After the establishment of Kep’s first Marine Fisheries Management Area (MFMA) in 2018,
We officially started the deployment of our Conservation and Anti-Trawling Structures (CANTS), also known as conservation structures or “blocks” within the MFMA.
The Conservation structures are multifaceted, Designed to allow free flow of water movement, whilst giving the largest possible surface area to encourage the growth of filter feeders, These structures very quickly begin to work as underwater filters, whilst providing homes, habitat and safety in areas stripped of life by Bottom trawling.
The structures are low cost, simple in design and can be built by local communities, Since 2018 we have been requested by a number of local communities in Kep and Kampot to Deploy Structures within their communities fisheries areas. The communities follow the simple design and make the blocks, then our team assists in deploying them as structures underwater.
We welcome all donations of tools and materials. If you are interested in sponsoring, please let us know!
De-structuring the problem
The original design of the Habitat Restoration and Anti-Trawling Structures, was to passively stop and hinder the encroachment of illegal trawlers within the MFMA.
Bottom trawling is the number one cause of both habitat destruction and the current collapse of Cambodias inshore fisheries. It has been the most significant factor in the devastation marine life specifically within the Kep Archipelago.
Even after co-establishing Kep’s first Marine Fisheries Management Area in 2018. Illegal trawling and destructive fishing activities were still a recurring problem.
Just having protections in legislation and written on pieces of paper is not enough. On ground implementation of active measures must be taken.
Facing a shortage on manpower and our ability to patrol impaired. We needed more non-confrontational tools to defend against the bottom trawlers.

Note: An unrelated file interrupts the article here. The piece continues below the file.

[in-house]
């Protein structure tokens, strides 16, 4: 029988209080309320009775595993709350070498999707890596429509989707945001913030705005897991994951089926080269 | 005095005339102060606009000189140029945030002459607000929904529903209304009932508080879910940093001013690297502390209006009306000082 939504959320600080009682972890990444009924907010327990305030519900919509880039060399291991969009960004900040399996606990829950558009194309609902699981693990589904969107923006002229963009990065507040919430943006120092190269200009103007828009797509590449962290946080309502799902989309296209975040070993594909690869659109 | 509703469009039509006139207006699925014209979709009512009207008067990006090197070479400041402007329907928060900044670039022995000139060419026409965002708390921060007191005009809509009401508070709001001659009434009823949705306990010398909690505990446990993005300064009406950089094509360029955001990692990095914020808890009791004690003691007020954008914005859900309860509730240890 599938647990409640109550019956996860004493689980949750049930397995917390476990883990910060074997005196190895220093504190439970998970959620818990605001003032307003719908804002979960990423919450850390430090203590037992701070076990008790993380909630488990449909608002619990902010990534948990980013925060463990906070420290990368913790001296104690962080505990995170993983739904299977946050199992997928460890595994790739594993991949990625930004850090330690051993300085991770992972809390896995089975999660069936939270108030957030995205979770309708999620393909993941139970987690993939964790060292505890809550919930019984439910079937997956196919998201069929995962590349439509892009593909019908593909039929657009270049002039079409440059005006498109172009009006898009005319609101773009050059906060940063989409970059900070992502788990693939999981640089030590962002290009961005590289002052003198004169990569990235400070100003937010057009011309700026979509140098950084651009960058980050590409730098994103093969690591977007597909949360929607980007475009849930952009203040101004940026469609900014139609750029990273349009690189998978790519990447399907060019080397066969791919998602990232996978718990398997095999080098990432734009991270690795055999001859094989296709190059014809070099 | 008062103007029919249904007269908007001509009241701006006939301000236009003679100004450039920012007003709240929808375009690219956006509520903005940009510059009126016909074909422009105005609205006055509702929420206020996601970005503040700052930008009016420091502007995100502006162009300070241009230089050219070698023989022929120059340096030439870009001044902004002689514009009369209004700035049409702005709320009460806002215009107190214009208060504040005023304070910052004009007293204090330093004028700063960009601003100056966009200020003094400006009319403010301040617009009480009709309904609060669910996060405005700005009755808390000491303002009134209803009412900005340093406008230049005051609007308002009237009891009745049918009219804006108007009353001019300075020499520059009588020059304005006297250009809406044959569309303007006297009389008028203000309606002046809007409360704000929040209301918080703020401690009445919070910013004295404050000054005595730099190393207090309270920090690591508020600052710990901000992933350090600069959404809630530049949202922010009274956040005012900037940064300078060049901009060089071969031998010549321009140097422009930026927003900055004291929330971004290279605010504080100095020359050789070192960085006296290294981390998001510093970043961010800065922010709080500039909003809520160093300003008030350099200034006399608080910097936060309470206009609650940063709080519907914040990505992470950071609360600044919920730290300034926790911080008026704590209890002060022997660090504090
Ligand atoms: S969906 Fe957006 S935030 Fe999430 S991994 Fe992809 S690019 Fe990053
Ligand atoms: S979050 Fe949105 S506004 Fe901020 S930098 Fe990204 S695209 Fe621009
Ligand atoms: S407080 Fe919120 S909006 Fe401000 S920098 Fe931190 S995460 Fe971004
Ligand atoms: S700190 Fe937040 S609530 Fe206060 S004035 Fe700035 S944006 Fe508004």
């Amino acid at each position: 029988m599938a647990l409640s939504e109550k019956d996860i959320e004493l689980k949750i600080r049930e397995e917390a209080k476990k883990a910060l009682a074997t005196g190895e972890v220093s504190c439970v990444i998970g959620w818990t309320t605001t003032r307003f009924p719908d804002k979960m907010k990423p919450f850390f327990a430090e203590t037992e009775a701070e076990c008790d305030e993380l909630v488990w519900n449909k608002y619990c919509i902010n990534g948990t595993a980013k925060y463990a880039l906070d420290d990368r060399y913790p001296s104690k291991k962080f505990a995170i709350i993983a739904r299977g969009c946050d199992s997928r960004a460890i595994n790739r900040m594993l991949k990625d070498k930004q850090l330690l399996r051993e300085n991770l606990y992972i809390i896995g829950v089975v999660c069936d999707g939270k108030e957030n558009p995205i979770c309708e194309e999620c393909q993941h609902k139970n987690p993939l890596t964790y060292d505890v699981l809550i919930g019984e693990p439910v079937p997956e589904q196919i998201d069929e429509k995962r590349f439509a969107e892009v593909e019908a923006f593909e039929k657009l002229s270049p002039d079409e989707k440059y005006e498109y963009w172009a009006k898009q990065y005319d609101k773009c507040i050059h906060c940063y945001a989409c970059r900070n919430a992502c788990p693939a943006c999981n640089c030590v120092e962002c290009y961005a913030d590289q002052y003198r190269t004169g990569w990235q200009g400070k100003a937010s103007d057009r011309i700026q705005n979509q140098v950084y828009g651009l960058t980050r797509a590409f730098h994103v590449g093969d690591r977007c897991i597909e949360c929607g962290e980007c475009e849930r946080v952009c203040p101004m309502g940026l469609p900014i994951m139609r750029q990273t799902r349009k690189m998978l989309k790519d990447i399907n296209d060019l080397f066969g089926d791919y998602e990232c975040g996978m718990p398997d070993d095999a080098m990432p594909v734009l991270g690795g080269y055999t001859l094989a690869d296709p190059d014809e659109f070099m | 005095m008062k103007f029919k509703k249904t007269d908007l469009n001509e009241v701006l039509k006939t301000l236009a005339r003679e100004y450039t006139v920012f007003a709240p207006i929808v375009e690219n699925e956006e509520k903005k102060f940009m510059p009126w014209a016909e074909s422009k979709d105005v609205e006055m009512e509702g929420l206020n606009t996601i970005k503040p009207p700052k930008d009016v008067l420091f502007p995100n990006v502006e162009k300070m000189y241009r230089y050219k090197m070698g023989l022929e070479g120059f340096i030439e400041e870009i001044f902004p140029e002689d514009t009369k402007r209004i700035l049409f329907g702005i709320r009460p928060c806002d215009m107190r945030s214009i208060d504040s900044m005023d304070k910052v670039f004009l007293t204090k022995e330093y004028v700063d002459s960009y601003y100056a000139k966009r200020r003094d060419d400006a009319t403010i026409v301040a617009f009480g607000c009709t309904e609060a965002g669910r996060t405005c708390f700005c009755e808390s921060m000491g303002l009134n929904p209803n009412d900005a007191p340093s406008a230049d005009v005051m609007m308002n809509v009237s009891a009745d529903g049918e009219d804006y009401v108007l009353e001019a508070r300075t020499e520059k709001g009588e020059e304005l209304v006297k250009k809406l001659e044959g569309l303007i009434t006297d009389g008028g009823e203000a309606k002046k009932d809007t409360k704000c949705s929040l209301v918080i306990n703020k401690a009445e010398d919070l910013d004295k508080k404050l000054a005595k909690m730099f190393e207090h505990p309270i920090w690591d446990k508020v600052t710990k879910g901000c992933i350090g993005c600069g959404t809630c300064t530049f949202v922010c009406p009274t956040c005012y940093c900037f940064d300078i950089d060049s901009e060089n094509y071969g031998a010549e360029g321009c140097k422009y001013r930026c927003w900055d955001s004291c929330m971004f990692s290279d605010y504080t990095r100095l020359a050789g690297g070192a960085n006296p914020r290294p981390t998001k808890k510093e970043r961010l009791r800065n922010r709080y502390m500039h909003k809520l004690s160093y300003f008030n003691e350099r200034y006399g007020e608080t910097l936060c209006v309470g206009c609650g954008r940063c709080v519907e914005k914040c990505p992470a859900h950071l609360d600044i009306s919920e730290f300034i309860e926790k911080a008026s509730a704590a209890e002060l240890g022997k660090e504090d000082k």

Our surveys and marine research showed that the trawled areas had lost their ability to regenerate. Most of the benthic habitats (e.g., seagrass, seaweed and bivalve reefs) had been destroyed. This affected not just the environment but also the livelihood of the local small-scale fishermen.
The Habitat Restoration Structures were designed to be multi-faceted. Including aspects such as: not impairing water movement, providing the largest possible area for recruitment of filter feeders, providing areas for breeding and protection of juvenile marine life.
The overall design was refined over the few first years to become what it is today. Each structure has effectively become an underwater filter, improving water quality. Providing safe breeding and nursing areas. And maintaining an active presence to deter the most destructive of the habitat destroying fishing methods, bottom trawling.
1. Recorded first avoidance behaviour by trawlers in 2019
2. Continuous increase in species abundance post-deployment, including increase in marine mammal sightings
3. Seagrass regrowth and increase in fish stock and reported catch by fishermen
4. Recorded recolonization of mussels and oysters
Although the deployment process of these conservation structures may appear complicated, in concept they are just a simple interlocking design using concrete blocks.
The individual concrete blocks are easy to make, transport and carry. But after deployment, the assembled structure becomes robust, heavy, adaptable, height-adjustable, and is even strong enough to snag and entangle a passing trawler net.
At the same time, the alternating placement of these blocks creates microhabitats such as crevices and holes that still remain intact even after repeated trawling. It serves as an artificial refuge for the remaining marine life.
After many repeated deployments, these conservation structures collectively harbour the recovery of pioneer seagrass and bivalves.
Then the fishes.
And eventually even marine mammals!
These “concrete Jengas” are literally the building blocks of our conservation projects.